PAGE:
There are a number of excellent locations that deserve a special mention, as they are classed as UNESCO World Heritage Sites. To find out more about these places read this brief guide.

 

Palace and Gardens of Schönbrunn in Vienna, Austria

Meaning 'beautiful spring', Schönbrunn Palace began life as a mansion called Katterburg in 1548. Eleonora Gonzaga came to inherit the land the mansion was built on and in the 1640s she added a palace and orangery, giving it the name of Schönbrunn Palace.

 

The palace and gardens are a magnificent example of classic Baroque style and a synthesis of the arts. Sculptures, an orangery, a maze, a zoo, a set of follies, fountains and the impressive Gloriette structure are all fascinating points of interest, and having all of these features in one place make a visit to Schönbrunn Palace one of the most popular things to do in Vienna.

 

Cologne Cathedral in Cologne, Germany

One of the most famous UNESCO World Heritage Sites to be seen on European river cruises, Cologne Cathedral, is the most visited landmark in Germany and among the most interesting places to visit in the whole of Europe. As well as being a stunning example of Gothic architecture, the 600 years it took to build Cologne Cathedral show how Christian beliefs have persisted in Germany.

 

The modern stained glass window designed by German artist Gerhard Richter is well worth seeing, as is the 'Shrine of the Three Kings' that was created in 1190, which is believed to contain the remains of the Three Wise Men according to traditional beliefs. For those who have a head for heights, a climb up the 509 steps to the viewing platform offers fantastic views of the River Rhine.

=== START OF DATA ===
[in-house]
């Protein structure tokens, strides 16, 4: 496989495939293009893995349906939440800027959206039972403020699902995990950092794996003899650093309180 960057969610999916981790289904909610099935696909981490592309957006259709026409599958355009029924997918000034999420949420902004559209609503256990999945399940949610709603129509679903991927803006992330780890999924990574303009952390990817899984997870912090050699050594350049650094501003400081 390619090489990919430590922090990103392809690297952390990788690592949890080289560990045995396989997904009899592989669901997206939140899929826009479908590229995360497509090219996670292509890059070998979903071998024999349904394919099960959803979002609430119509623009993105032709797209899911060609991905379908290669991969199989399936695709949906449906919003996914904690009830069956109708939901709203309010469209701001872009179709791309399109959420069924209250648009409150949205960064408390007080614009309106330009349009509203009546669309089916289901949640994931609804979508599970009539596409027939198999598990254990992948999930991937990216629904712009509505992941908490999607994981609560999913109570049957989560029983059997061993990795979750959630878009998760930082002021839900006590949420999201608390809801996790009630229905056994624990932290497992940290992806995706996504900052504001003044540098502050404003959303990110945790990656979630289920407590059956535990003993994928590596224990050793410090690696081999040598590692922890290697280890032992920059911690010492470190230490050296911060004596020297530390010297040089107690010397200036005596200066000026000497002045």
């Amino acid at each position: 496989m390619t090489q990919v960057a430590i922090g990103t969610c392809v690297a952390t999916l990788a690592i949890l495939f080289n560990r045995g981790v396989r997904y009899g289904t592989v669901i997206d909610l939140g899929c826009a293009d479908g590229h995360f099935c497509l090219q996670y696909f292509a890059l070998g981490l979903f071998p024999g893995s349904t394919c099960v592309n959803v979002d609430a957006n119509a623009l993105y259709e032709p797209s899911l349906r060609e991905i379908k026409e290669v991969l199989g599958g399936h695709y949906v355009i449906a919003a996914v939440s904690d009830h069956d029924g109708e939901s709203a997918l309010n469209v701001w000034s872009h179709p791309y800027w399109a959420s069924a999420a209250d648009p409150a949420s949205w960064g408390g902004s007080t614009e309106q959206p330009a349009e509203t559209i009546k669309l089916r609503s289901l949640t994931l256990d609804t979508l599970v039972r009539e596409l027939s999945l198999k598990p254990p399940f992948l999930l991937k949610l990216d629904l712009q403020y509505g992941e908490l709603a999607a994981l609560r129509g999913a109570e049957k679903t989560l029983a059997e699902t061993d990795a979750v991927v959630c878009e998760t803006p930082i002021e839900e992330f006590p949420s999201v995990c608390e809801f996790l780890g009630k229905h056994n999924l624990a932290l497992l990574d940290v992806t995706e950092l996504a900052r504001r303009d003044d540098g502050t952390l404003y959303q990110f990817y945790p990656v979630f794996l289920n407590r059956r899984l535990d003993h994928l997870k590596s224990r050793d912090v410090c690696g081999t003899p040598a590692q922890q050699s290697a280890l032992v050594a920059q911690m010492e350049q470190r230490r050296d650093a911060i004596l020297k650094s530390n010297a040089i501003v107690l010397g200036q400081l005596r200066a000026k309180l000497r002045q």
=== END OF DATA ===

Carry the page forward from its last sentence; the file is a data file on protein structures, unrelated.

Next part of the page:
Roman Monuments and Cathedral of St. Peter in Trier, Germany

Trier was founded in or before 16 BC, possibly making it the oldest city in Germany. Due to these origins, there are a number of Roman monuments that have earned the city its UNESCO World Heritage Site status. The 'Porta Nigra' is a Roman city gate, and an amphitheatre and Roman bridge add to the collection of preserved Roman monuments. Trier is also home to the ruins of three Roman baths, one of which is the largest to be found north of the Alps.

 

The Cathedral of St Peter is worthy of its reputation as one of the most historically interesting places to visit in Europe; it is the oldest cathedral in Germany. Also known as Trier Dom, it was built during the 4th century and was rebuilt in the 9th century following Norman invasion. Since then it has gradually been built upon over the centuries, with many different eras of building methods and architecture evident throughout the cathedral. The Cathedral of St Peter is also home to the Holy Tunic, which is the robe believed to have been worn by Jesus Christ when he died.

 

17th-century canal ring in Amsterdam, The Netherlands

The city of Amsterdam is home to over 100km of canals and 1,500 bridges, but the 17th century areas of Prinsengracht, Keizersgracht, Herengracht and Jordaan specifically have now been added to the list of UNESCO World Heritage Sites. The canal ring consists of four main, concentric half-circles of canals that were mostly used for the development of residential areas, along with interconnecting canals that aided the transportation of goods.

 

The canals are a great example of inventiveness in the Dutch Golden Age, which saw the country's art, science, trade and military sectors become some of the best in the world during the 17th century. As the capital city thrived, the canals became an ingenious solution to serving its increasing population and transport needs.

 

Würzburg Residence in Würzburg, Germany

This stunning Baroque palace is one of the most beautiful places to visit in Europe, thanks to the efforts of Balthasar Neumann, architect of the Bishop of Würzburg's court, and Giovanni Battista Tiepolo, who painted frescoes in the palace with the help of his son Domenico.

 

Commissioned by the Prince-Bishop of Würzburg, Johann Philipp Franz von Schönborn, the palace was designed to replace a smaller palace that he felt did not adequately reflect his power and political standing. As such, the palace is lavish and impressive, with the chapel, grand salon and grand staircase standing out as some of the most impressive interior features. Despite a hugely destructive air raid in 1945 that burnt out a great deal of the Würzburg Residence, around €20 million has been spent on restoring it to its former glory.

 

Image Credit: Lies Thru a Lens (flickr.com)
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